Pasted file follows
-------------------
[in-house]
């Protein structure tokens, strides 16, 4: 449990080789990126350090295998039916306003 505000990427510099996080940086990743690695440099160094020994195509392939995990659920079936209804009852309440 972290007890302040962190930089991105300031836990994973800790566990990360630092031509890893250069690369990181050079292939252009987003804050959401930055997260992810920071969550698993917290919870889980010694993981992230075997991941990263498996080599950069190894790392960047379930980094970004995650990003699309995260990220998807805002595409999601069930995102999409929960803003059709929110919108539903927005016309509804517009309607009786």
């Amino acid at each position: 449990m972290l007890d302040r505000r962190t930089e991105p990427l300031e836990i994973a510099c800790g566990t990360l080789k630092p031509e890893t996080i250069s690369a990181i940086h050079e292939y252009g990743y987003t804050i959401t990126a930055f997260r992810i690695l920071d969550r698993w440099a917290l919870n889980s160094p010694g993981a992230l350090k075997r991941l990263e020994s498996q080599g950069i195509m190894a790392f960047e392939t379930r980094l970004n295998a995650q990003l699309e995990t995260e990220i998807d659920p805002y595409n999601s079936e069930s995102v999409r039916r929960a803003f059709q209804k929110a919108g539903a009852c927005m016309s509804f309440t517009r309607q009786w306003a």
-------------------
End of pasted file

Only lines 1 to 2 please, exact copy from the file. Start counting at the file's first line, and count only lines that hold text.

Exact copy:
[in-house]
């Protein structure tokens, strides 16, 4: 449990080789990126350090295998039916306003 505000990427510099996080940086990743690695440099160094020994195509392939995990659920079936209804009852309440 972290007890302040962190930089991105300031836990994973800790566990990360630092031509890893250069690369990181050079292939252009987003804050959401930055997260992810920071969550698993917290919870889980010694993981992230075997991941990263498996080599950069190894790392960047379930980094970004995650990003699309995260990220998807805002595409999601069930995102999409929960803003059709929110919108539903927005016309509804517009309607009786």